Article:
On a side note, I feel like I have this same problem when answering race/ethnicity questions of forms. There just doesn’t seem to be a way to accurately describe yourself, especially for those that are mixed with a few different things.

    • rimonim

      Totally hear you on the race/ethnicity question. It’s just as bad. May I ask how you describe your race/ethnicity? Just curious–people’s identities & the race/ethnicity question is a pet interest of mine. I always have trouble with it too (I’m a Sephardic Jew of European & Middle Eastern ancestry).

      • hiddeninyoursoul

        On my mom’s side, there’s Portuguese and Irish, and the only description of my dad I have is “he’s black.” It still makes filling out forms hard because most people just think I’m white. I usually just put “other” or “mixed.”

  3. Jamie Ray

    This is a perpetual problem for me. My basic feeling is that if it is not necessary to know either the sex or the gender (or gender expression) of the person, leave the question out! Most of the time it isn’t necessary.
    Most people still do not understand the difference between sex, gender, gender identity, and sexual identity. It takes a complex set of questions to answer it accurately.
    The one place I do not object to putting down a lot of information is on medical forms, because a simple M or F can be misleading or dangerous when it comes to drugs or treatment. The responsibility of explaining/raising any medical issues related to being transgender should not be on the patient but should be easy to note on the form.
    To be polite, you can ask me how I prefer to be addressed and what pronouns I use with the understanding that some things may be “inconsistent” with others.

    • rimonim

      You are very right that it often isn’t necessary at all. Also hear you on the medical forms. I actually wish medical forms asked for more info–all the ones I’ve filled out just say, Sex: Male/Female. I know that somewhere in my chart it says, “Transsexualism with an unspecified sexual history”–leading the occasional doctor to guess I am transitioning to female.

  4. standgale

    I tried filling in the form, but wasn’t sure what I wanted to put under other.

    My general feeling is that most of the time people ask for gender but don’t actually need gender at all – for example at my current work where we survey students as to what kind of personal IT devices and requirements they have. Does it actually help to know how many female students have an iphone? Will we provide special iphone services in the bathroom?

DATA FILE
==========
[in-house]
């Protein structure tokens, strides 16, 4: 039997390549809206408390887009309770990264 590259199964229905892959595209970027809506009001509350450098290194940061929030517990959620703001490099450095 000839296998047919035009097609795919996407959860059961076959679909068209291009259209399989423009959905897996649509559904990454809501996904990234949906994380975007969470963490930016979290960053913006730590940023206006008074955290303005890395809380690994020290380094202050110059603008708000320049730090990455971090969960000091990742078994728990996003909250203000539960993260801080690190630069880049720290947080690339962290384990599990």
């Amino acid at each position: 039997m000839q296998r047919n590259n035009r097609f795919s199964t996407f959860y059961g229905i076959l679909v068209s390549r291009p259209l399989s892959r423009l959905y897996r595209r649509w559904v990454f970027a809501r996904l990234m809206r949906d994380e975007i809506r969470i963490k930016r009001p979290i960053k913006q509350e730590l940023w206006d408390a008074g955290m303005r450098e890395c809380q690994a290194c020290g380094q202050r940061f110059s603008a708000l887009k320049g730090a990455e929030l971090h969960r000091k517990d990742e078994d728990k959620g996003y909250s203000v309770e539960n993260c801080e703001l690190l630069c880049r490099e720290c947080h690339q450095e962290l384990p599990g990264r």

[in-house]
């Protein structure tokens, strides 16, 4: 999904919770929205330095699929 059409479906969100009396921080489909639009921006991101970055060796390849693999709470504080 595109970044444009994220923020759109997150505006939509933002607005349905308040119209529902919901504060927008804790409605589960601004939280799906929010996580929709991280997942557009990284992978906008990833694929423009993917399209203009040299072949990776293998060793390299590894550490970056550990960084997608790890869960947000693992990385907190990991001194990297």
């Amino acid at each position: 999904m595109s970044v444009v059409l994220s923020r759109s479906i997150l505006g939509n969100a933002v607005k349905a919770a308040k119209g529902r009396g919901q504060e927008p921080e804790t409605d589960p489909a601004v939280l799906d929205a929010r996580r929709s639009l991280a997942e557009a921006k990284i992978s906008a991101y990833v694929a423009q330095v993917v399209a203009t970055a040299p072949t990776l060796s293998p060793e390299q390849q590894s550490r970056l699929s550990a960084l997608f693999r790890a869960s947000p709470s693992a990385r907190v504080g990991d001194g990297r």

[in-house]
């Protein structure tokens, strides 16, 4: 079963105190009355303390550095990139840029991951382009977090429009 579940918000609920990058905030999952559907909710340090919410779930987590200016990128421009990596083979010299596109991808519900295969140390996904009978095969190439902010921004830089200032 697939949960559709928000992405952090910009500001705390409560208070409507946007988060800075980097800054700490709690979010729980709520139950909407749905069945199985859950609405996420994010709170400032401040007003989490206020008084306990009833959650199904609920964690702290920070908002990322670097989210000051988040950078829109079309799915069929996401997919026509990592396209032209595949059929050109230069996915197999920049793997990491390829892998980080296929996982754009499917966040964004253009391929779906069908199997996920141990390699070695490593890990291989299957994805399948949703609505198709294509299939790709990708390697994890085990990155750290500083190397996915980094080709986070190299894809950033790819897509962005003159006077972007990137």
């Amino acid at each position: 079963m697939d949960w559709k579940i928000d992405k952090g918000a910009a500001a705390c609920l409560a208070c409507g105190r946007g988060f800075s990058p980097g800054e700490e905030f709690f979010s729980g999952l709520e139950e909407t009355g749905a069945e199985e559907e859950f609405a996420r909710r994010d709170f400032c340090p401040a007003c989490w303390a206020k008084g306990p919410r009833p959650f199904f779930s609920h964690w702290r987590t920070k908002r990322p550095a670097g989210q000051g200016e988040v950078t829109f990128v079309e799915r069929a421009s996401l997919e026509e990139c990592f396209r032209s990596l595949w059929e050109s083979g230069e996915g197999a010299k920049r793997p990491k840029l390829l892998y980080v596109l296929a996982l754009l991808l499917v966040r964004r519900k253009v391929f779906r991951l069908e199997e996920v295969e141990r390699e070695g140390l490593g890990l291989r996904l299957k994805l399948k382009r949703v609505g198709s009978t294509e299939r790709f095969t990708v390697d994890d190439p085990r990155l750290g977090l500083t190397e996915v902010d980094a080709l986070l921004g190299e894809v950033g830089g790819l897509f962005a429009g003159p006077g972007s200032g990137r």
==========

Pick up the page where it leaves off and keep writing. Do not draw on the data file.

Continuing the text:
In previous years we had male/female/other, but they removed “other” last year for some reason. Interestingly, the percentage that ticked “other” in the last year it was available was very close to the percentage that ticked both or neither or wrote their own response when other wasn’t available – around 1.5% I think.

    Sometimes people ask for gender when they mean something else. For example, for a customer database at a running shoe store – do you want to know what gender they are, or do you actually want to know whether they wear men’s or women’s shoes? Most of the time this will be match up but not always. What if you should be sending information about your men’s shoe sale to a woman with large feet who wears men’s shoes, but you obviously have her down as female and so you only send her the female shoe catalogues. Or however sports shoe marketing works. (we made the software).

    • rimonim

      Great point that the gender question is often unnecessary or just a proxy for something else. It seems like people irresistibly want to ask for a gender even when it really shouldn’t matter. And there is of course a strong assumption that with that one question, you can guess almost everything about someone.

  5. standgale

    By the way, I think it was a good and clever idea to include an actual survey to try – theory and practice are not always the same thing. I thought maybe I knew what to put, but when it came to actually doing it, it turned out that I didn’t.

  6. Iz

    I always put “Other” for race/ethnicity… or I don’t fill it out. And while I usually just check “female,” I found using your form to be much more gratifying.

  7. Pingback: 5 Ways For Trans People To Deal With The Gender Question | Today I Am A Man